Call centers are always working hard to deliver excellent customer support. But no matter how good they are at their craft, most of them are bound to get poor performance reviews at some point.
These setbacks are a natural part of running a contact center. You may think you have outstanding employees, high-caliber tech tools, and robust strategies, but you can’t always maintain a stellar performance. Despite rigorous planning and stringent monitoring, you might still end up committing mistakes or overlooking pertinent aspects of your customer support operations.
It can be hard to get back on track once a client gives you a disappointing appraisal. After all, you’ve devoted a lot of time, money, and effort into doing your job well. The good thing is, you can use this negative feedback to improve your processes and empower your organization.
Here’s what you should do to recover from, and make the most out of, a bad performance review.
1. Reflect on what went wrong.
A less-than-favorable feedback from clients can be quite daunting for call center leaders. Upon receiving one, you might feel anxious, outraged, and disheartened all at once. This is exactly why you must take the time to breathe and reflect on the situation before responding to it. Otherwise, you may end up making hasty decisions that may place the entire organization in an even stickier spot.
Once you receive your client’s performance evaluation, try to step back from the situation so you can objectively assess what went wrong. Start by examining the big picture: What were your major mistakes and how did they affect your client’s brand and your organization?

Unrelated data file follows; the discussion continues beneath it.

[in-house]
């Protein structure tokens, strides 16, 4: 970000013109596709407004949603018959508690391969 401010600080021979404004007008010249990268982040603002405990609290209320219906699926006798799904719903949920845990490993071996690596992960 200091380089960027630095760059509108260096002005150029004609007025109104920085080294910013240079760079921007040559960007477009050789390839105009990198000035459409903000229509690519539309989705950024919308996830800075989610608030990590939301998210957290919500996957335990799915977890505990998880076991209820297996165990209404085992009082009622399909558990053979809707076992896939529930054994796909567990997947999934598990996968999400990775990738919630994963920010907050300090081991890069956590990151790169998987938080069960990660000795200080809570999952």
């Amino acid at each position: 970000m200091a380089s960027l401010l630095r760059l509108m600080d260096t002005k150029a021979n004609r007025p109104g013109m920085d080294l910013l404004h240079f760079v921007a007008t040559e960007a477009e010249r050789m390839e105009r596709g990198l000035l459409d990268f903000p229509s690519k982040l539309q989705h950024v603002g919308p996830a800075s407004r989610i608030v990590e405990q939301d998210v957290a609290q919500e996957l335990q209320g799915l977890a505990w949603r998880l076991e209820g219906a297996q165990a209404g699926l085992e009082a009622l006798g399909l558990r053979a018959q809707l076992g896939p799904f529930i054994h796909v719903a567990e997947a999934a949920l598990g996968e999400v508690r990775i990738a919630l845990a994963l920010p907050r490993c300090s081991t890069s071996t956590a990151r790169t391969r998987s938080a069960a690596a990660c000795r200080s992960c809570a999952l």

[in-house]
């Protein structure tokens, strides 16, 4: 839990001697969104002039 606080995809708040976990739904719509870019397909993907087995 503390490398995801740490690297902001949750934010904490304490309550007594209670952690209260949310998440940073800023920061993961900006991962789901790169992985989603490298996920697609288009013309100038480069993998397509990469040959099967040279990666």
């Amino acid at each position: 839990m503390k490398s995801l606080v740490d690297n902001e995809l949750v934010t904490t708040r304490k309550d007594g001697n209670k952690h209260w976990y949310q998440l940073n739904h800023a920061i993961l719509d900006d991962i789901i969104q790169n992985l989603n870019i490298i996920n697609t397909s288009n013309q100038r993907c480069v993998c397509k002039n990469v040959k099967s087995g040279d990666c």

Afterwards, you can zone in on the specific details. Investigate the root cause of the problem, re-check the evaluations (particularly the quantitative ones), and determine your performance gaps
2. Talk to your client.
Contact centers play a crucial role in helping companies maintain a spotless image, as they’re the ones that directly interact with a brand’s customers. You should thus be prepared to assume responsibility for your performance lapses and show your client that you’re willing to fix the problem.
One way to do this is to talk to your client about your performance review. If they’re located overseas, you may call them via the phone or set up a video conference. Better yet, you may visit them personally so you can communicate with them more clearly.
Before the meeting, make sure to identify the topics you want to discuss with your client. Jot down your questions, if you have any, so you can clarify gray areas. Additionally, don’t forget to address the most crucial aspects of the performance evaluation report. They may be difficult to talk about, but dodging those matters will only aggravate the problem. You may also ask your client for inputs on how to improve your processes so you can create a strategy that meets their standards and expectations.
3. Update your customer service strategy.
Unless there are uncontrollable external factors preventing your organization from doing its job well, poor performance is often a result of weak internal processes. Thus, you need to rebuild your company’s overall strategy to iron out the issues and deliver better services. These are the major aspects you need to examine:
Human resource processes
• Are you recruiting competent professionals who are fit for their roles?
• What mechanisms are in place to reduce attrition?
• Are your training programs designed to supply agents’ knowledge and skill needs?
• Should you change the metrics you’re using to assess agents’ performance and measure the quality of interactions?
• How do team leaders and trainers deal with poor performers?
• Do you need additional resources to improve employees’ productivity?
• Do you need to acquire new tools or deploy new processes to eliminate performance gaps?
• Are your software and tools updated and optimized to meet clients’ standards?
• Are you able to maximize the use of big data and data analytics to enhance customer support?
• How would you describe your internal culture, and how does this type of environment affect people’s performance and work ethics?
• Do silos, or isolated departments, exist in your organization?
• How can you promote collaboration in your call center?